Very fine adjustments around tracks, roads, or buildings require putting radius and sensitivity at their lowest settings and clicking as needed to adjust the land height in relation to the object. Two things need be understood in applying this action, foremost of which is the fact that only clicking directly on a grid vertex point will cause the ground to rise or fall. If hidden by ground texture, you may need to move around a bit to find the "sweet spot". Secondly, raising or lowering the ground may also raise or lower the object, requiring later height adjustment. However, for spline objects, if the height as been set (the white spinning circle changed to a yellow spinning circle) adjustment of the ground surface will not effect the spline vertex.
|Adjusting the ground height around a spline vertex can be frustrating if you have not first "fixed" the vertex height.|
Object and Spline Assets
Two types of assets exist in Trainz: objects and splines. In surveyor mode, scenery objects are added and manipulated using the Objects Menu reached by clicking on the Objects 'F3' tab. Tracks and objects directly related to tracks are dealt with separately under the Tracks 'F4' tab. For explanations on the various tools and settings provided see pages describing theand .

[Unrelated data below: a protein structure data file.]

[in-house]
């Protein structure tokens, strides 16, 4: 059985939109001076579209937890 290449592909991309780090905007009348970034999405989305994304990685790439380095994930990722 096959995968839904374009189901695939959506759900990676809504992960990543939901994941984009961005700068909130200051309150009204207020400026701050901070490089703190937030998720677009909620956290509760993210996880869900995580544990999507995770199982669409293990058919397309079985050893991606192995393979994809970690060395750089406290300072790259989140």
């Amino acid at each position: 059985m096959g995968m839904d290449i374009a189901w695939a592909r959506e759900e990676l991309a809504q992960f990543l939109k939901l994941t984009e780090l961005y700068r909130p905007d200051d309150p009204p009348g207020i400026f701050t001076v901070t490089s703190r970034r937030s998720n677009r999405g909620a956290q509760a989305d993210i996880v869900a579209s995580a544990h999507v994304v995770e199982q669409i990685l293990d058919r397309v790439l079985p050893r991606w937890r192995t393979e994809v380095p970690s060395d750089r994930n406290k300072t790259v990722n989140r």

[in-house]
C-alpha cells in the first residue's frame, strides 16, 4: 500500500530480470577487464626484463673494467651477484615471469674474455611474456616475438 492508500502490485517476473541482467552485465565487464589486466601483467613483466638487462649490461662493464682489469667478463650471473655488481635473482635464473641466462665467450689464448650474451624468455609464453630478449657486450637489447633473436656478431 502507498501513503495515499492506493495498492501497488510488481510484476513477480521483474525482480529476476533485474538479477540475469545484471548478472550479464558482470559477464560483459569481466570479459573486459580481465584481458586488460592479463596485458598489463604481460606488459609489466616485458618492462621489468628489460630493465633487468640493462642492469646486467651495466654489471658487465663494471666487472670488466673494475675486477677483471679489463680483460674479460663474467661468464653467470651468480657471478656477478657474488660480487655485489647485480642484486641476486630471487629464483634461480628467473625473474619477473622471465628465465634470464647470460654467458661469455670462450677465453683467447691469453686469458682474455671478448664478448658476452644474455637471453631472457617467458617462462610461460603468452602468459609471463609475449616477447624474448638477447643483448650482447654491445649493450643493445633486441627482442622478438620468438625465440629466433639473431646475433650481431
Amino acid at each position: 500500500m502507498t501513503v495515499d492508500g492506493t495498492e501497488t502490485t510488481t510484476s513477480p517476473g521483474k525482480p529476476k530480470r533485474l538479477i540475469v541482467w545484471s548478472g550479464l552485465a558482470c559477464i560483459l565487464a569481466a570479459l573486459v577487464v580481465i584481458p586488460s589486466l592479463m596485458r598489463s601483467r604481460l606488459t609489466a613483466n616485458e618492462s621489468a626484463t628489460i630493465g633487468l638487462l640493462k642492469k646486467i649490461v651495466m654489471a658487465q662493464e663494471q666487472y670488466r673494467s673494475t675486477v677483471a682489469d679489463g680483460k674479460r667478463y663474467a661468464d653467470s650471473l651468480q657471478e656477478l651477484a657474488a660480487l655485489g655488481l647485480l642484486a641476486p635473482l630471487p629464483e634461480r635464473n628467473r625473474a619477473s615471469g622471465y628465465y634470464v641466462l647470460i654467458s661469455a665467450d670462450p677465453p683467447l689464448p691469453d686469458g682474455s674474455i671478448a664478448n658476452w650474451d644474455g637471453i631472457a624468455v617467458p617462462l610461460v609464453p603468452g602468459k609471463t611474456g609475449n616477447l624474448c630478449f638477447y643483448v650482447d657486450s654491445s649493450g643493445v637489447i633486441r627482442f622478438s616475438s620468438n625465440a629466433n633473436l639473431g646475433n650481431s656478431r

Implementation of shadows cast by objects was one of the great steps forward made by Trainz to render a realistic GUI. Certain objects, notably spline objects with a low profile (such as roads and tracks) should not, of course, cast a shadow. To avoid this problem, the spline must be set down tight against the ground; any gap between the spline and the ground will appear as a dark line (a shadow). Spline objects conform to variations in slope as the spline is laid, but fixing the spline points (this changes the vertex from a white to a yellow rotating circle) with the Adjust spline height 'H" setting in Tracks 'F4' or Spline height 'H' in 'Spline mode 'S' for Objects 'F3') removes ground conforming between the points. Small rises now bury the spline and small dips produce a shadow. On a perfectly level board, these particular problems do not occur, although many spline objects will still cast a shadow if not height adjust. The solution is to bring the spline segments back into close conformance with the ground. Two possible approaches —adjust the spline height or adjust the ground height—may both need to be utilized wherever on a Route the shadowing is clearly observable.